You get what you pay for

Psychologically, people tend to place more value on things that cost more money. For example, in a blind taste test of identical wines whose only difference is the price, people claim that the more expensive (yet compositionally identical) wine tastes better. Take this principle to social media marketing; it’s free to claim and build a business profile, and to post regularly (as long as you aren’t leveraging paid advertising). Because of that, people don’t value it as much as they do paid advertising. They’re also less likely to pay a professional to work on a social media campaign, knowing that—technically—anyone could do it for free (even if they never actually do it).

Unmeasurable effects

The return on investment (ROI) of social media is hard to measure, and I’ll be the first to admit it. One of your biggest goals is attracting a large following of people who are enthusiastic about your brand and improving both your brand’s reputation and brand awareness. These aren’t as objectively measurable as on-site conversions, but they can and do lead to greater consumer interest, which manifests as sales eventually. Trying to pin down an exact value for all these benefits is next to impossible, even for the pros, so the value of a social media campaign is almost always underreported.


People also use anecdotal evidence as a basis for their opinions about the strategy. For example, they may know of another business that used social media and didn’t see any results, so they stay away from it in the present. However, these anecdotal examples often don’t examine the types of tactics these businesses used, and they certainly don’t represent the average across multiple businesses.

Related Story: How To Boost Your SEO Using Social Media

Apples and oranges

Ironically, these same business owners often cite the fact that anecdotal evidence can’t prove a strategy’s effectiveness for everybody. They point to major influencers or big businesses in the social media world and explain that social media works for them because it fits naturally with their industry, or because they have the resources to invest in a heavy campaign. It’s true that some industries may be naturally inclined to perform better on social media than others; tech companies and consumer-facing businesses are two good examples. However, social media marketing can be used by practically any company—it may just require an adjustment to your approach.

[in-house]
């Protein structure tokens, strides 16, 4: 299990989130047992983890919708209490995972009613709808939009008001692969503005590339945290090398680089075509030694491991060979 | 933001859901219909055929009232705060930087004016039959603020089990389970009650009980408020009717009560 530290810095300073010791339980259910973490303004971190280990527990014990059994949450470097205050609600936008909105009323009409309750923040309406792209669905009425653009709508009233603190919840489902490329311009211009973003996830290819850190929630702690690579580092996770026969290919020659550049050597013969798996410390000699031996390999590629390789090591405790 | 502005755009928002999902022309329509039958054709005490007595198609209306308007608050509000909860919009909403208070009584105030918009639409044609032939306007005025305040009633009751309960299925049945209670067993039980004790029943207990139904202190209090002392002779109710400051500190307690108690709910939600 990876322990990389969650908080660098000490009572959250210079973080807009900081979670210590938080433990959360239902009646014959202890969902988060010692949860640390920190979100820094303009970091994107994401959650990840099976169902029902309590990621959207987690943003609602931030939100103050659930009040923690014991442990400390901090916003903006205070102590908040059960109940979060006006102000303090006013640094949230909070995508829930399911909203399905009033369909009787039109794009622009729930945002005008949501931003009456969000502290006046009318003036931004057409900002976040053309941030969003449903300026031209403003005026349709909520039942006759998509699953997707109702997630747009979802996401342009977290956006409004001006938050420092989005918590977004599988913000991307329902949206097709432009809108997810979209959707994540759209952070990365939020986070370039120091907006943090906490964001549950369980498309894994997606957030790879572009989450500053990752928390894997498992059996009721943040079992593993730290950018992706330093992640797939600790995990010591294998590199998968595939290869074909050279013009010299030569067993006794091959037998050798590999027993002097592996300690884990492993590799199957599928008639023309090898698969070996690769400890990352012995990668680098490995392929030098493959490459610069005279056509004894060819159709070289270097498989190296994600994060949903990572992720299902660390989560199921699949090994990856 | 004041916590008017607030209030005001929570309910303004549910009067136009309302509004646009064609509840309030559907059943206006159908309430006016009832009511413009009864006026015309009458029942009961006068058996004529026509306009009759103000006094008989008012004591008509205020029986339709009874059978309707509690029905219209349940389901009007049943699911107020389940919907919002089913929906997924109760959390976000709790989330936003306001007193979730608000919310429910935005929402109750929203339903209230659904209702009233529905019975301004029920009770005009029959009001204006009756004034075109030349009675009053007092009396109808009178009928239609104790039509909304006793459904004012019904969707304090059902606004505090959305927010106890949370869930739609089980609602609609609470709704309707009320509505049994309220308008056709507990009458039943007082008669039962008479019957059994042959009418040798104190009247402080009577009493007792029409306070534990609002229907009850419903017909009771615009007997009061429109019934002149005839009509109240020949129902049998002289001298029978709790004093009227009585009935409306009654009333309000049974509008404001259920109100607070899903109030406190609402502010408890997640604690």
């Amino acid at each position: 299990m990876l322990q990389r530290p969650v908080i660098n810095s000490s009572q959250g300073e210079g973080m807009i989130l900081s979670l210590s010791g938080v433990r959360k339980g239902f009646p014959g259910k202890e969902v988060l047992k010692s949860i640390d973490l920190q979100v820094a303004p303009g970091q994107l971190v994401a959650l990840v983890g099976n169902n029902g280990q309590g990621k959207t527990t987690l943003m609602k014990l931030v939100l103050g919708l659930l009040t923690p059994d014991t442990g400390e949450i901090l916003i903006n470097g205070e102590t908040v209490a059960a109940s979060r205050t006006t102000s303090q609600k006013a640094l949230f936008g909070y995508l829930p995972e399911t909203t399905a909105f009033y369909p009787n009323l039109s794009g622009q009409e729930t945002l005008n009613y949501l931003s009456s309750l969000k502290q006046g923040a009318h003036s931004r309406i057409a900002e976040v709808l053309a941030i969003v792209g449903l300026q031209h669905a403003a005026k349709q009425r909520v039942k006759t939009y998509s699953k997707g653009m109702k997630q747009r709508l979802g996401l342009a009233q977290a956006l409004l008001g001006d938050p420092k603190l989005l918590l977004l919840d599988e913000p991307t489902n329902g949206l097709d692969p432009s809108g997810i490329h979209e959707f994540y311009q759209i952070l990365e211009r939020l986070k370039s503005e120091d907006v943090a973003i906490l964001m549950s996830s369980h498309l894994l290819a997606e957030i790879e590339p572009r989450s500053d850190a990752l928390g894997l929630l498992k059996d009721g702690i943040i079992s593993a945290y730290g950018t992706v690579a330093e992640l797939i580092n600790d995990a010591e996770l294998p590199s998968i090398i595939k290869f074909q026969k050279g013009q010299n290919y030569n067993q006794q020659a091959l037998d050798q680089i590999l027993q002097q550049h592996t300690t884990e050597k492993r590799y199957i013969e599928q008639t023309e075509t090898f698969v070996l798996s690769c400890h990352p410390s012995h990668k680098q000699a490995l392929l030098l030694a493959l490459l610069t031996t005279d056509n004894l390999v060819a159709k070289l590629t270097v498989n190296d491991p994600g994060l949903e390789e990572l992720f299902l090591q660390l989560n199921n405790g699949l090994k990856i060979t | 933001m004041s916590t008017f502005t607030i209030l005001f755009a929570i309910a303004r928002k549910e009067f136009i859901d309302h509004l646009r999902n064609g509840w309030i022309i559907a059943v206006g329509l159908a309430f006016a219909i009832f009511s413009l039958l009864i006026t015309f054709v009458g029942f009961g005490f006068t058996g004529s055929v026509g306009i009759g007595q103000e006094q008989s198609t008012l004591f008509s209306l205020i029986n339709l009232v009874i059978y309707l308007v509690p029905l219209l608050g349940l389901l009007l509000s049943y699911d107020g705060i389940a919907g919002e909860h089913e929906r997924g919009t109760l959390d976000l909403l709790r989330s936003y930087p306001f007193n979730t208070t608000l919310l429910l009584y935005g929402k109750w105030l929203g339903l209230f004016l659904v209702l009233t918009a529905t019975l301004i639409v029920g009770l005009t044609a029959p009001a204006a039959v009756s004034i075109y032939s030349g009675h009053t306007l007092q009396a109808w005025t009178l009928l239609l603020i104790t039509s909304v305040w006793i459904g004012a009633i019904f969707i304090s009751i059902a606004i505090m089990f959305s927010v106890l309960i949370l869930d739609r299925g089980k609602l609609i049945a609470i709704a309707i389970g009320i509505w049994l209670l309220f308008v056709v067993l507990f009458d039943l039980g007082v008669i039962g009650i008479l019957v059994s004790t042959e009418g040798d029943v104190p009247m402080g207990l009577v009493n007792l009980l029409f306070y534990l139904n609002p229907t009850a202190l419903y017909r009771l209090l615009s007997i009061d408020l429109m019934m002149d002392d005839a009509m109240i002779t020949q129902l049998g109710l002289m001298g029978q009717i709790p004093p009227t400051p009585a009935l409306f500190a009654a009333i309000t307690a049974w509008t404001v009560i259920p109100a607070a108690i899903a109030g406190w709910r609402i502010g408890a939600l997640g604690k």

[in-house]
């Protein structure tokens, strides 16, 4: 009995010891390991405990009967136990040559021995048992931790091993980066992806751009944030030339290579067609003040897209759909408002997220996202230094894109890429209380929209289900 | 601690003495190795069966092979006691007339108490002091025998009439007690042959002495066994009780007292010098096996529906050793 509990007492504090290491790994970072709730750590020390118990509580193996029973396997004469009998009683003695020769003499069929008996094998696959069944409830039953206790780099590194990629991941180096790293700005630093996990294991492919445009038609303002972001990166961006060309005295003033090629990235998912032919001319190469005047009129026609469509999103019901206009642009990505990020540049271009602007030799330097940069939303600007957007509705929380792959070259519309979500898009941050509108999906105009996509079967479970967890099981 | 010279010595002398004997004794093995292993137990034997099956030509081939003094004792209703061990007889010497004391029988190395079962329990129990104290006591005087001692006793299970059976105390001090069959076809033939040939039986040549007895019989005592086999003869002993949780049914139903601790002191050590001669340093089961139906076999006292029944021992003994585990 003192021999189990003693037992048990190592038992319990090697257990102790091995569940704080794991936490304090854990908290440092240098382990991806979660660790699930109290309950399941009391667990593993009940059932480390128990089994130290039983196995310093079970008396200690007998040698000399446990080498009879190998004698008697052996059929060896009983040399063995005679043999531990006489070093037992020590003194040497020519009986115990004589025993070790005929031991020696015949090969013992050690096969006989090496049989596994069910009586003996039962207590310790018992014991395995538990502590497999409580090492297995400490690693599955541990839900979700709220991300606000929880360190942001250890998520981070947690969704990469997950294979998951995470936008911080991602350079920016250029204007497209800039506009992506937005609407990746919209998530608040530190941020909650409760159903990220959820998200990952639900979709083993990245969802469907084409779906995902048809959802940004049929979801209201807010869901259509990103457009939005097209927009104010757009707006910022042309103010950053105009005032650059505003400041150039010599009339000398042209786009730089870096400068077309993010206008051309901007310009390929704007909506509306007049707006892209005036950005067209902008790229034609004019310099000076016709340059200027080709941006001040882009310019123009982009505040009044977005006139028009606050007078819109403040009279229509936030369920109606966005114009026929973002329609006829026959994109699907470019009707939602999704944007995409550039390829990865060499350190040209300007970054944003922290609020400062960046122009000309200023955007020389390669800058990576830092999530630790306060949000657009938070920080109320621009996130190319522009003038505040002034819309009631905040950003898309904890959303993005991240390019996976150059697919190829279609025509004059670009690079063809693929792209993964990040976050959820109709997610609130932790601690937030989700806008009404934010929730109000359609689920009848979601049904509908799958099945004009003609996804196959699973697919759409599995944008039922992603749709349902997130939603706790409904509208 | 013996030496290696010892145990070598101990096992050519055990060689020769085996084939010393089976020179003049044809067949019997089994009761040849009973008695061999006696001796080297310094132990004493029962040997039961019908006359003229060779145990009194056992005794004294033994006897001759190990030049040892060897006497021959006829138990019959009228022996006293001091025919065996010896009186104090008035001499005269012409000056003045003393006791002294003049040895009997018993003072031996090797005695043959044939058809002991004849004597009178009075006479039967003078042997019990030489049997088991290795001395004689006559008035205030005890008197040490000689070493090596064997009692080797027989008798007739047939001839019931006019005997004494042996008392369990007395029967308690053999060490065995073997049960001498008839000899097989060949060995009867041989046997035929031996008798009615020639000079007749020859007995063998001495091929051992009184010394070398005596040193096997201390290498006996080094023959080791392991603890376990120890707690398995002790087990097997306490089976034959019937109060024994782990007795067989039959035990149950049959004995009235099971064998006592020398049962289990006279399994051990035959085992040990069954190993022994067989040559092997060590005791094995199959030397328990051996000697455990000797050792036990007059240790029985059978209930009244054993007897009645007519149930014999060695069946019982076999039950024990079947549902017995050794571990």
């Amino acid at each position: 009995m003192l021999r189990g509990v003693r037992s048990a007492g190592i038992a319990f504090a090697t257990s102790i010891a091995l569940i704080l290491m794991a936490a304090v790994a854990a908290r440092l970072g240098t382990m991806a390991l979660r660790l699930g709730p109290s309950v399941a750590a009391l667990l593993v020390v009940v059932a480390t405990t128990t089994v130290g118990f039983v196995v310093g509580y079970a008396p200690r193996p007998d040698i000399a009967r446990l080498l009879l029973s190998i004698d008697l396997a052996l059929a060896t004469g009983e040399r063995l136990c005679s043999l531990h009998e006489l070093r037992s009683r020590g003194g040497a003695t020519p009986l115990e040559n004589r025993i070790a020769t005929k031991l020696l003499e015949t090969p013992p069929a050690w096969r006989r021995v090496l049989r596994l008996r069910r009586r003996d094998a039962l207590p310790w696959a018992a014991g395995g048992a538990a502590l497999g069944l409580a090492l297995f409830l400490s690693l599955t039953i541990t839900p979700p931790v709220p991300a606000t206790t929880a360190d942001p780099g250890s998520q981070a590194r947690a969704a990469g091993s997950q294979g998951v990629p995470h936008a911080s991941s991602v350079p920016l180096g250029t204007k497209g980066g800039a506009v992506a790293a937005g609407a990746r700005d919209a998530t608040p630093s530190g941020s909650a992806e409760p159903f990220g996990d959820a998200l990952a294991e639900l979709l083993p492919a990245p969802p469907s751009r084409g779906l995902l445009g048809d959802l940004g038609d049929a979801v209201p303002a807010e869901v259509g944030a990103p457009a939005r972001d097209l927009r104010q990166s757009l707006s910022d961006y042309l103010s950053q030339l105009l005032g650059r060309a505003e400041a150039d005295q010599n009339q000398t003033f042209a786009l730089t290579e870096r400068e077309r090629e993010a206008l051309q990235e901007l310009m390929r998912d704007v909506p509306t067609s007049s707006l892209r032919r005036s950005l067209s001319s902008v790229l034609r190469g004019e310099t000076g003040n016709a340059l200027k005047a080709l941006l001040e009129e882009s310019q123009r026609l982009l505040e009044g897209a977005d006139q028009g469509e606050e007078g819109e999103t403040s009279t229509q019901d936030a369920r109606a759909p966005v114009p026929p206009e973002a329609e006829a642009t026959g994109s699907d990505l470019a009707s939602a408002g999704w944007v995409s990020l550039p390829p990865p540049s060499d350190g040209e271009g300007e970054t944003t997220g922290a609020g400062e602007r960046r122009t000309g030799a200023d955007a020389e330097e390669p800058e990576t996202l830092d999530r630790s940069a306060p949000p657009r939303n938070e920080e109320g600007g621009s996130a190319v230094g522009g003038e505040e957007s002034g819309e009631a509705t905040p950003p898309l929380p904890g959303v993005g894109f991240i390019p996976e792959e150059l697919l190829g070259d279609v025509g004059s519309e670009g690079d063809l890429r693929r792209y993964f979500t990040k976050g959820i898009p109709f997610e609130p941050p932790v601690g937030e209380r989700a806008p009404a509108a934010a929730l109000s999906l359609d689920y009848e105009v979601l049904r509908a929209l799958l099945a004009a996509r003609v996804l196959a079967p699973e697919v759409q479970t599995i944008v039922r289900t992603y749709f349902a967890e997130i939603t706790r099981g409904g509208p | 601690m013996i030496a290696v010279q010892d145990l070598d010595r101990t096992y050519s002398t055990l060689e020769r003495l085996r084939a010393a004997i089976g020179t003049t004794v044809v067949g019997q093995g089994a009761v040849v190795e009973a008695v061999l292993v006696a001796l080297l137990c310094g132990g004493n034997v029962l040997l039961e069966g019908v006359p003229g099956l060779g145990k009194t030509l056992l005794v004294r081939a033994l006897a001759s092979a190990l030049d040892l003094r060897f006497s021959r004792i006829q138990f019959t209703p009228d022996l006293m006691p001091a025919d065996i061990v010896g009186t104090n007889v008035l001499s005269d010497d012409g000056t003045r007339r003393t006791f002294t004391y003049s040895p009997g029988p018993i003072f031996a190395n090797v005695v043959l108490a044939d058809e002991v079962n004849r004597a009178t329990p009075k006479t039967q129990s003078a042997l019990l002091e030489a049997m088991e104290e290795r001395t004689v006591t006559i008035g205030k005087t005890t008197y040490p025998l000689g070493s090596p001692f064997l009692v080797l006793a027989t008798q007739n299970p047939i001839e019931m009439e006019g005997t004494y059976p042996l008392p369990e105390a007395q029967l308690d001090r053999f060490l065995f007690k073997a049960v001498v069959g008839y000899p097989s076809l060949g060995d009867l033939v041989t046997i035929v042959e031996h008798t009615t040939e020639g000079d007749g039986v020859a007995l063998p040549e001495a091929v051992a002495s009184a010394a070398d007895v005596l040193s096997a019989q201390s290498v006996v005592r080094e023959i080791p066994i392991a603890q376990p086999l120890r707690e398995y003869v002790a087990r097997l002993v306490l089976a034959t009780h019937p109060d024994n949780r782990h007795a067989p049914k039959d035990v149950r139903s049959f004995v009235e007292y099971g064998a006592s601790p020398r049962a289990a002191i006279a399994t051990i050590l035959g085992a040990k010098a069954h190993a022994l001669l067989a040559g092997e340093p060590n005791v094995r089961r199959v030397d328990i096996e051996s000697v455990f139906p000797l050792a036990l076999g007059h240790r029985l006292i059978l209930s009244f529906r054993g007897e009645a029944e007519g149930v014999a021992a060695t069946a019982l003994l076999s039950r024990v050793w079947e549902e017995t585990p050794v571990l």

Poor targeting

Some businesses look at their own results and use those results as a gauge of the long-term potential of their campaign. But they may not realize that their strategic targeting is interfering with their results. For example, if you buy 1,000 followers using some super cheap follower-adding service, but only 4 or 5 of them ever interact with your posts or visit your site, it could be that the remaining 995 don’t belong to demographics relevant for your business, or that you haven’t been using the right engagement strategies to cultivate interest. Don’t underestimate the potential of a well-researched, strategically focused campaign.

Lack of investment

Effective social media marketing can’t be done on a whim. It needs to be planned, researched, and strategically executed. That means you’ll need to spend a significant amount of time or a significant amount of money to see results; and since many business owners aren’t willing to make that investment, they never see a fraction of their potential results. By that point, they’ve seen what a small investment does, and they’re unwilling to make the jump to a larger investment.

Social media marketing isn’t an “underground” strategy; it’s talked about heavily (and I should know), and there’s no shortage of content covering its feasibility and best tactics. But the perceptions of marketers and business owners are still lagging behind the evidence, and they’re only hurting themselves in the process.

The more you learn about the effective implementation of social media marketing, the more plainly beneficial it seems—but you have to treat it as a legitimate marketing strategy if you want to research it appropriately.

Article courtesy of www.forbes.com written by Jayson DeMers

Find out more about how Retailors Group can help with Social Media Marketing.